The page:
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Research Papers

Toward Automatic Tolerancing of Mechanical Assemblies: First-Order GD&T Schema Development and Tolerance Allocation

[+] Author and Article Information
Payam Haghighi, Prashant Mohan, Nathan Kalish, Prabath Vemulapalli, Jami J. Shah, Joseph K. Davidson

Design Automation Laboratory,
Arizona State University,
Tempe, AZ 85287

Contributed by the Computers and Information Division of ASME for publication in the JOURNAL OF COMPUTING AND INFORMATION SCIENCE IN ENGINEERING. Manuscript received March 4, 2015; final manuscript received May 31, 2015; published online August 6, 2015. Assoc. Editor: Bahram Ravani.

J. Comput. Inf. Sci. Eng 15(4), 041003 (Aug 06, 2015) (9 pages) Paper No: JCISE-15-1083; doi: 10.1115/1.4030939 History: Received March 04, 2015

Geometric and dimensional tolerances must be determined not only to ensure proper achievement of design function but also for manufacturability and assemblability of mechanical assemblies. We are investigating the degree to which it is possible to automate tolerance assignment on mechanical assemblies received only as STEP AP 203 (nominal) geometry files. In a previous paper, we reported on the preprocessing steps required: assembly feature recognition, pattern recognition, and extraction of both constraints and directions of control (DoC) for assembly. In this paper, we discuss first-order tolerance schema development, based purely on assemblability conditions. This includes selecting features to be toleranced, tolerance types, datums, and datum reference frames (DRFs), and tolerance value allocation. The approach described here is a combination of geometric analysis and heuristics. The assumption is that this initial geometric dimensioning and tolerancing (GD&T) specification will be sent to a stack analysis module and iterated upon until satisfactory results, such as desired acceptance rates, are reached. The paper also touches upon issues related to second-order schema development, one that takes intended design function into account.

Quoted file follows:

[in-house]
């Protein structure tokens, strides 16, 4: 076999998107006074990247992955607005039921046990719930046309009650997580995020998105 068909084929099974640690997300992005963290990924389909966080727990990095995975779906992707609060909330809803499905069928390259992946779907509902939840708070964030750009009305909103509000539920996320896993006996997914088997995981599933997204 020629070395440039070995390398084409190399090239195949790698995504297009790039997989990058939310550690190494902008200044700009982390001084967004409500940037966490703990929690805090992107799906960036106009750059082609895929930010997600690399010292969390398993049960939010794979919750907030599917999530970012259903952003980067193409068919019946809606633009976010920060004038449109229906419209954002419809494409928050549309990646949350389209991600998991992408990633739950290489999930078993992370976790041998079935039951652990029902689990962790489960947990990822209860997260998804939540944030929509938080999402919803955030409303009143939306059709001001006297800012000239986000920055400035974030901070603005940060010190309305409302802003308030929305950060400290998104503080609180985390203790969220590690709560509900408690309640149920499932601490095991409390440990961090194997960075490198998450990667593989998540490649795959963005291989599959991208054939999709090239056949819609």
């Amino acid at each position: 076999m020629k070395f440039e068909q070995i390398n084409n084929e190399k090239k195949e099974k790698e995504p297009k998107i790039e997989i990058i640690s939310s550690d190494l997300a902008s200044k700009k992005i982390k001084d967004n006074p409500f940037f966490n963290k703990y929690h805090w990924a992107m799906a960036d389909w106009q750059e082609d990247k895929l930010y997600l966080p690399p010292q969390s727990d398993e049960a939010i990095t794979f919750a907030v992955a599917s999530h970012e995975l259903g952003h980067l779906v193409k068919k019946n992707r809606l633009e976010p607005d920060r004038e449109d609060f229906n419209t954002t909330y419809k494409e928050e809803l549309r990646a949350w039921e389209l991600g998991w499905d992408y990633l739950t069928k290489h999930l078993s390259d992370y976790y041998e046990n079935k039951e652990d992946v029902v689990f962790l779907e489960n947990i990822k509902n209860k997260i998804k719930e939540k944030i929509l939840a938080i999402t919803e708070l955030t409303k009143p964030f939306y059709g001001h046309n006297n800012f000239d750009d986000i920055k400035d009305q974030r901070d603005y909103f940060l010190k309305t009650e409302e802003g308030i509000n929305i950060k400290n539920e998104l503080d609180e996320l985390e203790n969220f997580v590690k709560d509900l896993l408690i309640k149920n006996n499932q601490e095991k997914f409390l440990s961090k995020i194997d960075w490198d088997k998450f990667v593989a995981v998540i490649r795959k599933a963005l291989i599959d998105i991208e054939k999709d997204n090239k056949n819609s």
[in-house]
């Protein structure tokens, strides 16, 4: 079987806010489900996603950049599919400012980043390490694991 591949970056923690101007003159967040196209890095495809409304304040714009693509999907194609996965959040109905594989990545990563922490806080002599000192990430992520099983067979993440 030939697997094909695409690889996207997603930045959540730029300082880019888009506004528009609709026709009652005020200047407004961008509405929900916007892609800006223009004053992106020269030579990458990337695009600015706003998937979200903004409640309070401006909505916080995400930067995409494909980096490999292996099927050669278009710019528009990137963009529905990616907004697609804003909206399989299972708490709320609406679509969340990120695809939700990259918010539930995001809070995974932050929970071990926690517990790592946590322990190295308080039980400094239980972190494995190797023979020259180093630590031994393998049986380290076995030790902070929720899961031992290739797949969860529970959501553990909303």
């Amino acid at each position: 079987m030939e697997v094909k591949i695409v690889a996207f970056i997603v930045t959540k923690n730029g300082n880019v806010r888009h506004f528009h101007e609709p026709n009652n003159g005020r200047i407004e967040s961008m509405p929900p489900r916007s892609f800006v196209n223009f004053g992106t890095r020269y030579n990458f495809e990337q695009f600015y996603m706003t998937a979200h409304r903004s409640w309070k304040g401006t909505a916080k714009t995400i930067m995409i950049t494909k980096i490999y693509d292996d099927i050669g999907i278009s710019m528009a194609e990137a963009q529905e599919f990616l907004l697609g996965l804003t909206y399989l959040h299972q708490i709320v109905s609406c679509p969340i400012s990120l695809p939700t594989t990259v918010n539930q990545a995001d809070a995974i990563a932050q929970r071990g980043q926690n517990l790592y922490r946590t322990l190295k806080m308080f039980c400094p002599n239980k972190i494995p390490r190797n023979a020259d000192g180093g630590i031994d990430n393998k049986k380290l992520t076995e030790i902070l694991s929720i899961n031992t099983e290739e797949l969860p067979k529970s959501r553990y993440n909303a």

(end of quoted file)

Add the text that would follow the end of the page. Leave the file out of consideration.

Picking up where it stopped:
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References

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Figures

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Fig. 2

Assembly preprocessing modules and data flow

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Fig. 1

High-level architecture

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Fig. 3

First-order GD&T schema development procedure

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Fig. 4

Cylinder-cap assembly and preprocessing results (partial)

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Fig. 5

Tolerance loops for cover plate

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Fig. 8

Master datum reference frame for military vehicle hull

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Fig. 6

Progressive steps in autotolerancing of cover plate. (a) Master datum selection, (b) Sizes, Dimensions and Patterns, (c) Size and Position tolerances, and (d) Form, orientation and other tolerances.

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Fig. 7

Autotolerancing results

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